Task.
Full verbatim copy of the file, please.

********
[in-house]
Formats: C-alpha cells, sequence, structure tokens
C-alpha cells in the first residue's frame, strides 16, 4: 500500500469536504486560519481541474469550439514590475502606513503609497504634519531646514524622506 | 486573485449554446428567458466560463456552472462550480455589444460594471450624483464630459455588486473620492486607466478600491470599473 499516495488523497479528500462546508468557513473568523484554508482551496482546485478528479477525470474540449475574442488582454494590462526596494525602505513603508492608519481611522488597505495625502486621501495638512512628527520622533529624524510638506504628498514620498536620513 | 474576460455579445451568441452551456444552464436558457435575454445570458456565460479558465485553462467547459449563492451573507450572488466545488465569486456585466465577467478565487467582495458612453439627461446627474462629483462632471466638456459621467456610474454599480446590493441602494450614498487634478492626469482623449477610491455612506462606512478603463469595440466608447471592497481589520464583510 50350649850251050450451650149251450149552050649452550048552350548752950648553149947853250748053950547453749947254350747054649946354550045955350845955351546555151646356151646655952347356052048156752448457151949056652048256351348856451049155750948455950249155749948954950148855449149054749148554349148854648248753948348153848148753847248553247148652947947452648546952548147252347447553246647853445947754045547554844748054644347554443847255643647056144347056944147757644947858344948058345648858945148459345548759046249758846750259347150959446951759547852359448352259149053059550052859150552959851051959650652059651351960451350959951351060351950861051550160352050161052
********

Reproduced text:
[in-house]
Formats: C-alpha cells, sequence, structure tokens
C-alpha cells in the first residue's frame, strides 16, 4: 500500500469536504486560519481541474469550439514590475502606513503609497504634519531646514524622506 | 486573485449554446428567458466560463456552472462550480455589444460594471450624483464630459455588486473620492486607466478600491470599473 499516495488523497479528500462546508468557513473568523484554508482551496482546485478528479477525470474540449475574442488582454494590462526596494525602505513603508492608519481611522488597505495625502486621501495638512512628527520622533529624524510638506504628498514620498536620513 | 474576460455579445451568441452551456444552464436558457435575454445570458456565460479558465485553462467547459449563492451573507450572488466545488465569486456585466465577467478565487467582495458612453439627461446627474462629483462632471466638456459621467456610474454599480446590493441602494450614498487634478492626469482623449477610491455612506462606512478603463469595440466608447471592497481589520464583510 50350649850251050450451650149251450149552050649452550048552350548752950648553149947853250748053950547453749947254350747054649946354550045955350845955351546555151646356151646655952347356052048156752448457151949056652048256351348856451049155750948455950249155749948954950148855449149054749148554349148854648248753948348153848148753847248553247148652947947452648546952548147252347447553246647853445947754045547554844748054644347554443847255643647056144347056944147757644947858344948058345648858945148459345548759046249758846750259347150959446951759547852359448352259149053059550052859150552959851051959650652059651351960451350959951351060351950861051550160352050161052